Most industrial automatic parts washers use either fan style spray jets or straight stream spray jets. What's the difference? Let's suppose you are at home hosing down your driveway when you come across something difficult to remove. Most of us would simply adjust the nozzle to switch from the weaker, but wider, fan spray to the concentrated high impact straight stream.
This example demonstrates how a fan style jet has a wide coverage area but requires high PSI to generate much impact force. Furthermore, if the distance to the target increases without the PSI increasing, the fan style jet acts more like a mister as much of the impact force is lost to air resistance. Increasing PSI using larger horsepower pump motors will improve cleaning efficiency but can lead to other problems. Fan style spray jets under high pressure can induce air currents and blow around delicate parts. Also, since the fluid leaves a fan style jet in the shape of a "V", and parts washers need the coverage of several fan jets, the best cleaning is at a distance exactly where the "V"s meet. Too close to the fan jet and some areas are left in an untouched dead zone. Too far away and much of the impact is lost as spray from adjacent jets collide. In addition, the unusable dead zone before the fan jets converge requires a larger washer cabinet for the same size wash load. To overcome these problems, some fan jet parts washer designs use adjustable or rotating wash manifolds.
The straight stream jet design has a high impact force at varying distances since the area being targeted is small. Good coverage requires many straight jets at close spacing. This calls for high GPM flow rates and larger plumbing to accommodate all the jets needed. Since distance to the target is less critical, moving or adjustable manifolds are unnecessary. Also, because the straight stream pierces the air rather than pushing it, parts are less likely to be blown around, thus reducing the need for special racking.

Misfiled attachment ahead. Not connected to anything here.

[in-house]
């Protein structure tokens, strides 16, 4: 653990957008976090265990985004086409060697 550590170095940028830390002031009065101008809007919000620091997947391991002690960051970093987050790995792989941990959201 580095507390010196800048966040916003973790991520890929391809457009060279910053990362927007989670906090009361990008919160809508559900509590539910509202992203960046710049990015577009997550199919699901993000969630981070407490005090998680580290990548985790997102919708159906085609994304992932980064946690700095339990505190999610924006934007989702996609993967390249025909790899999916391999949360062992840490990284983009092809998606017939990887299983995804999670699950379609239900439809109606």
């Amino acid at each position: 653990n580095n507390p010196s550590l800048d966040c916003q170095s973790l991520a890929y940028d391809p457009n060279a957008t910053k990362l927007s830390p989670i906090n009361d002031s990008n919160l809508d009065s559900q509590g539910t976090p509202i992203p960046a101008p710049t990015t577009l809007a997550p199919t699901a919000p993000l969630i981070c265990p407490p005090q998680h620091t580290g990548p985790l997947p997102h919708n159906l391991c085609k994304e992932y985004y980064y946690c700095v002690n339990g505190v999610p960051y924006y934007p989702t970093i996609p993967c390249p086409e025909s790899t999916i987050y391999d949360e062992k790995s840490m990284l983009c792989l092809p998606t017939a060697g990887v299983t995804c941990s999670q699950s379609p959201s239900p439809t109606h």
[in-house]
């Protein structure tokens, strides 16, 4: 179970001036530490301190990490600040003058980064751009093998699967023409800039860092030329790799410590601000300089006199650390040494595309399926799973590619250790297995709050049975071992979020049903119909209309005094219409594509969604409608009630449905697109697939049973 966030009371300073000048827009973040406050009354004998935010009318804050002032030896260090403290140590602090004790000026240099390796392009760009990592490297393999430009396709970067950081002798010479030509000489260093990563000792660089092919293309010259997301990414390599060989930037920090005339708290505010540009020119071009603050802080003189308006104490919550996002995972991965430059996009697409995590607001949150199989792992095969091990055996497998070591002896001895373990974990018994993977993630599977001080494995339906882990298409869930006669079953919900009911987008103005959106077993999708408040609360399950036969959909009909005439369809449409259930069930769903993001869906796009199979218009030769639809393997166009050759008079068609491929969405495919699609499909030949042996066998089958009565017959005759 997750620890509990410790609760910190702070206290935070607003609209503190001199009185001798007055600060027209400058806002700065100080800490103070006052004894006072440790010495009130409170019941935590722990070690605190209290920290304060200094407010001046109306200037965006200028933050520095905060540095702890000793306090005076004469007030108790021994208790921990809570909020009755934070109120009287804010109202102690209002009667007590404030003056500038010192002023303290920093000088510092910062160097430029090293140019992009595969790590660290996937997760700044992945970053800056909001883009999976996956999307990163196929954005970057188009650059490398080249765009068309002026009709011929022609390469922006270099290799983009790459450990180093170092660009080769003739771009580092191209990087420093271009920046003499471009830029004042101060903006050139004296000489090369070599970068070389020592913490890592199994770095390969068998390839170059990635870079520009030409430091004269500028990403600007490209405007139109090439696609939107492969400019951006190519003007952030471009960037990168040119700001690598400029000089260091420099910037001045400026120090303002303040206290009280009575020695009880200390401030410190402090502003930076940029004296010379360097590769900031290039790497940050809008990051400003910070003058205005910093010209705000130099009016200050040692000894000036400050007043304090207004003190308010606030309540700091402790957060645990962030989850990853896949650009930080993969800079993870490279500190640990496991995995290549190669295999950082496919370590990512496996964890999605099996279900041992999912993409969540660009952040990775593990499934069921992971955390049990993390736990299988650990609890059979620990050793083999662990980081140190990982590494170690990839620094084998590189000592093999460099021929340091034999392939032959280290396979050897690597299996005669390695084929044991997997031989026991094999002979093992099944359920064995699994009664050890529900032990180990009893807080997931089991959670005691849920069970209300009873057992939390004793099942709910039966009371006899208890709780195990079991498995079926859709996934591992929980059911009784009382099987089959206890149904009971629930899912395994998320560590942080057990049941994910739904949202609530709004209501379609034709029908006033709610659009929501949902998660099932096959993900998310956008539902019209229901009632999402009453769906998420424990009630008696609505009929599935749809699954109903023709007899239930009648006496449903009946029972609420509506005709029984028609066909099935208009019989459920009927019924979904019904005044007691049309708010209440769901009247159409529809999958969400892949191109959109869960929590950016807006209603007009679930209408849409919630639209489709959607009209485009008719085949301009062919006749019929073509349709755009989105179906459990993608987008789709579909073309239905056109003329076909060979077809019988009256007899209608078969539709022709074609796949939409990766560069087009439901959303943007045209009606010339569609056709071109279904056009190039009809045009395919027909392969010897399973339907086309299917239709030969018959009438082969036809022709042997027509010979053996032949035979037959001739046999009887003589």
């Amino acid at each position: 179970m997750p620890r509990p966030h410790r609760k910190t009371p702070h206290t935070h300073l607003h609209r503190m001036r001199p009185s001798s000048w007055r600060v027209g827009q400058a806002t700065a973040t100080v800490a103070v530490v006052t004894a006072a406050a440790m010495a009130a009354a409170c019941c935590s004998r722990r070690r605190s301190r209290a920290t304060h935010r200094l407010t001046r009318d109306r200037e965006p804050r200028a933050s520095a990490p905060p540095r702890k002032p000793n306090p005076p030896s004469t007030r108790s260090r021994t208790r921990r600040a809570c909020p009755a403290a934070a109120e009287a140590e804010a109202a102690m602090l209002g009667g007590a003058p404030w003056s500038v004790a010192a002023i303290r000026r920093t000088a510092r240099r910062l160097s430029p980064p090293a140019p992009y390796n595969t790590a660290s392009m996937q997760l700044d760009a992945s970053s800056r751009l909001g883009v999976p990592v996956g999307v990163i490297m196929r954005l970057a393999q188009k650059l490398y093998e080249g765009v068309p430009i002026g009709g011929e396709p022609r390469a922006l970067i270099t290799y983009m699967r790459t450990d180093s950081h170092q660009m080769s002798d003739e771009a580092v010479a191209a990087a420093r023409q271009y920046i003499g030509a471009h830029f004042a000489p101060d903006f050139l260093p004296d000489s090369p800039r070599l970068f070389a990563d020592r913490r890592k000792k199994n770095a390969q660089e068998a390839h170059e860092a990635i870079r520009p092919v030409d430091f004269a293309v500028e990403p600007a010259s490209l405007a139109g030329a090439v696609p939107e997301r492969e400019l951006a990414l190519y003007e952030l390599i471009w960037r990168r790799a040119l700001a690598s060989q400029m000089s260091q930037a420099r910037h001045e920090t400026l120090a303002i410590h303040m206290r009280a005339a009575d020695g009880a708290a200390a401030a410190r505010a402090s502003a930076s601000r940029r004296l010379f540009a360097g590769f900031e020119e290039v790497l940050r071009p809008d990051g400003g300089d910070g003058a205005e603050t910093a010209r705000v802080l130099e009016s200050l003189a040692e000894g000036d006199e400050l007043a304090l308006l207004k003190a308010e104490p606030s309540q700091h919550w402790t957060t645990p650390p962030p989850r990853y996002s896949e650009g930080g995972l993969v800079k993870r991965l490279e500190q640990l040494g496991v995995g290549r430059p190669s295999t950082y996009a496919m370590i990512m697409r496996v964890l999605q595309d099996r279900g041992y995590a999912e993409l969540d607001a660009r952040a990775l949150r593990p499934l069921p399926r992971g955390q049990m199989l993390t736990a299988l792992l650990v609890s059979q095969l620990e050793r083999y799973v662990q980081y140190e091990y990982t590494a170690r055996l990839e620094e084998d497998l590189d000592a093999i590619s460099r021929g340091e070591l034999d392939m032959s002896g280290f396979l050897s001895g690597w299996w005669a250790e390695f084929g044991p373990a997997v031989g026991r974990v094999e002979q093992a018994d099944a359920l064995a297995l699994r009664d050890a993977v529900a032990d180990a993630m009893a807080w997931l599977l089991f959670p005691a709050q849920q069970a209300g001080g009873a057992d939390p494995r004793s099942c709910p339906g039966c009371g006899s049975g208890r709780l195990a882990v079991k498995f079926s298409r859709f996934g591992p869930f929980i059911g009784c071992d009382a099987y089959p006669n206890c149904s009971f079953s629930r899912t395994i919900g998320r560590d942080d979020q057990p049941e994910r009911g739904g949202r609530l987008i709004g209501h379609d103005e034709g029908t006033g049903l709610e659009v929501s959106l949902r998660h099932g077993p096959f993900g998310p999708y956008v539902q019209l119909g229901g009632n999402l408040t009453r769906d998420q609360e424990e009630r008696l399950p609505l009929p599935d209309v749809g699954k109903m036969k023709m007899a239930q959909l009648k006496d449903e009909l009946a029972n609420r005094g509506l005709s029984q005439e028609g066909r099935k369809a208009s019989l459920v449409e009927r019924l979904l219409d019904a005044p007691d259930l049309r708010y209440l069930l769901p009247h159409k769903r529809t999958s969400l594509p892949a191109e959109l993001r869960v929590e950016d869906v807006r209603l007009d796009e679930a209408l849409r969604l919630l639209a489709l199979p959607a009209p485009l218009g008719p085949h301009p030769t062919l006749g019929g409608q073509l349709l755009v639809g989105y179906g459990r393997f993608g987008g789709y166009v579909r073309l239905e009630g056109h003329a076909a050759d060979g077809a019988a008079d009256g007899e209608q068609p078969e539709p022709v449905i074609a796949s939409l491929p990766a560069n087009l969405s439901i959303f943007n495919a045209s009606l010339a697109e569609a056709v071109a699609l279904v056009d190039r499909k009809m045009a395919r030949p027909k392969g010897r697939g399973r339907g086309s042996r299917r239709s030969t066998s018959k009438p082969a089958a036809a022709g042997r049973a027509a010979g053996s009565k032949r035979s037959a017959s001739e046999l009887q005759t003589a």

The high PSI necessary to operate fan-jet style parts washers requires high horsepower pump motors. Being under high pressure, the motors, pumps, and seals on these units are more likely to fail and need replacing. The high volume, low pressure design of the straight stream parts washer does not require large expensive motors and the low pressure ensures long life on system components.
The plugging up and subsequent cleanout of the jets is another significant factor in the efficient operation of parts washers. In a fan-jet type washer, the loss of a single fan jet leaves a large unwashed area. The close spacing and large number of straight stream jets minimizes the effect of the loss of a jet. In addition, cleanout of straight stream jets is relatively easy. Simply use a piece of wire, push the obstruction back into the manifold, remove the manifold cleanout port, and turn on the pump. To unplug a fan-jet normally requires the jet to be unscrewed, cleaned, and reattached.
Equipment Manufacturing Corporation Copyright 2001